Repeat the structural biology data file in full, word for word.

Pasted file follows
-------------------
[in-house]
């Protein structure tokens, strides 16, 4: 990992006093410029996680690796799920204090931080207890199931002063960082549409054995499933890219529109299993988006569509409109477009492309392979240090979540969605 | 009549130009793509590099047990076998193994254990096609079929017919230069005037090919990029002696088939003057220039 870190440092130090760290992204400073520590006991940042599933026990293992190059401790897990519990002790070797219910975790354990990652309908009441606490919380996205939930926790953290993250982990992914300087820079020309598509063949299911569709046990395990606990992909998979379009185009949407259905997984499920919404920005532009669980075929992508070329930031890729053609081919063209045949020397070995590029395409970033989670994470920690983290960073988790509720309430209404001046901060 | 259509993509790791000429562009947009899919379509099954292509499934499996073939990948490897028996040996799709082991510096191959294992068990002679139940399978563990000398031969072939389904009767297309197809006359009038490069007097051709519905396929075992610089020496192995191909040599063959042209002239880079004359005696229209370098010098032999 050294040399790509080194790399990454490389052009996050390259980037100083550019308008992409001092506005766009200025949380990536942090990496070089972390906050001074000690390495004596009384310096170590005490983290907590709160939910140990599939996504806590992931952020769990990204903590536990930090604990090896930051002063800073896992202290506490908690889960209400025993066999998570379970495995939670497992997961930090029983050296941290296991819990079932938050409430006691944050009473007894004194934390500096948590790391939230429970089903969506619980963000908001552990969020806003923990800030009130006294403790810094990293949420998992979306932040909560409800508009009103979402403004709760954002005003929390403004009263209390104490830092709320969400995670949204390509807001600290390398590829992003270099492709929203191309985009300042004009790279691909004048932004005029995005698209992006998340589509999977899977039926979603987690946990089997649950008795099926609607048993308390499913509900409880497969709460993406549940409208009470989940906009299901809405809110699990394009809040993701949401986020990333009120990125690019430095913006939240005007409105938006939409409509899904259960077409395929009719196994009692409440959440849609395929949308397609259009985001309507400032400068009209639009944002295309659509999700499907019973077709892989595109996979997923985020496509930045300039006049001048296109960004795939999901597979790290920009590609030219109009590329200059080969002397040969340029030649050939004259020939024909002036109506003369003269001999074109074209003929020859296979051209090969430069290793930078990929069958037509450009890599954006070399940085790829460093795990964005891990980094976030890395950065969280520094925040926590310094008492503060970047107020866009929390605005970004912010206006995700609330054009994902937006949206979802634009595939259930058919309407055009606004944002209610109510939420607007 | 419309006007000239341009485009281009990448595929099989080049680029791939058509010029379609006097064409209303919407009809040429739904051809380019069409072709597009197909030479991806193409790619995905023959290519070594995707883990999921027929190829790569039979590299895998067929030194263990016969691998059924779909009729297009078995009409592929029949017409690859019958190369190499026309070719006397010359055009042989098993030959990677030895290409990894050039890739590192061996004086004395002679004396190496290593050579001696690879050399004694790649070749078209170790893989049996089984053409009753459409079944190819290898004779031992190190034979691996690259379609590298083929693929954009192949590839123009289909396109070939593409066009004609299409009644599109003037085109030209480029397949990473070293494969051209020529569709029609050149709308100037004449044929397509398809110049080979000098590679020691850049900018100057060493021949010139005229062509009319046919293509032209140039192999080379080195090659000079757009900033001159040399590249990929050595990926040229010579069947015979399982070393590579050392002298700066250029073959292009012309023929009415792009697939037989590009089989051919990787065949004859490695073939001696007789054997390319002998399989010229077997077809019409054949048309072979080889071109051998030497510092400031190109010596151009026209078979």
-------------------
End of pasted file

[in-house]
């Protein structure tokens, strides 16, 4: 990992006093410029996680690796799920204090931080207890199931002063960082549409054995499933890219529109299993988006569509409109477009492309392979240090979540969605 | 009549130009793509590099047990076998193994254990096609079929017919230069005037090919990029002696088939003057220039 870190440092130090760290992204400073520590006991940042599933026990293992190059401790897990519990002790070797219910975790354990990652309908009441606490919380996205939930926790953290993250982990992914300087820079020309598509063949299911569709046990395990606990992909998979379009185009949407259905997984499920919404920005532009669980075929992508070329930031890729053609081919063209045949020397070995590029395409970033989670994470920690983290960073988790509720309430209404001046901060 | 259509993509790791000429562009947009899919379509099954292509499934499996073939990948490897028996040996799709082991510096191959294992068990002679139940399978563990000398031969072939389904009767297309197809006359009038490069007097051709519905396929075992610089020496192995191909040599063959042209002239880079004359005696229209370098010098032999 050294040399790509080194790399990454490389052009996050390259980037100083550019308008992409001092506005766009200025949380990536942090990496070089972390906050001074000690390495004596009384310096170590005490983290907590709160939910140990599939996504806590992931952020769990990204903590536990930090604990090896930051002063800073896992202290506490908690889960209400025993066999998570379970495995939670497992997961930090029983050296941290296991819990079932938050409430006691944050009473007894004194934390500096948590790391939230429970089903969506619980963000908001552990969020806003923990800030009130006294403790810094990293949420998992979306932040909560409800508009009103979402403004709760954002005003929390403004009263209390104490830092709320969400995670949204390509807001600290390398590829992003270099492709929203191309985009300042004009790279691909004048932004005029995005698209992006998340589509999977899977039926979603987690946990089997649950008795099926609607048993308390499913509900409880497969709460993406549940409208009470989940906009299901809405809110699990394009809040993701949401986020990333009120990125690019430095913006939240005007409105938006939409409509899904259960077409395929009719196994009692409440959440849609395929949308397609259009985001309507400032400068009209639009944002295309659509999700499907019973077709892989595109996979997923985020496509930045300039006049001048296109960004795939999901597979790290920009590609030219109009590329200059080969002397040969340029030649050939004259020939024909002036109506003369003269001999074109074209003929020859296979051209090969430069290793930078990929069958037509450009890599954006070399940085790829460093795990964005891990980094976030890395950065969280520094925040926590310094008492503060970047107020866009929390605005970004912010206006995700609330054009994902937006949206979802634009595939259930058919309407055009606004944002209610109510939420607007 | 419309006007000239341009485009281009990448595929099989080049680029791939058509010029379609006097064409209303919407009809040429739904051809380019069409072709597009197909030479991806193409790619995905023959290519070594995707883990999921027929190829790569039979590299895998067929030194263990016969691998059924779909009729297009078995009409592929029949017409690859019958190369190499026309070719006397010359055009042989098993030959990677030895290409990894050039890739590192061996004086004395002679004396190496290593050579001696690879050399004694790649070749078209170790893989049996089984053409009753459409079944190819290898004779031992190190034979691996690259379609590298083929693929954009192949590839123009289909396109070939593409066009004609299409009644599109003037085109030209480029397949990473070293494969051209020529569709029609050149709308100037004449044929397509398809110049080979000098590679020691850049900018100057060493021949010139005229062509009319046919293509032209140039192999080379080195090659000079757009900033001159040399590249990929050595990926040229010579069947015979399982070393590579050392002298700066250029073959292009012309023929009415792009697939037989590009089989051919990787065949004859490695073939001696007789054997390319002998399989010229077997077809019409054949048309072979080889071109051998030497510092400031190109010596151009026209078979």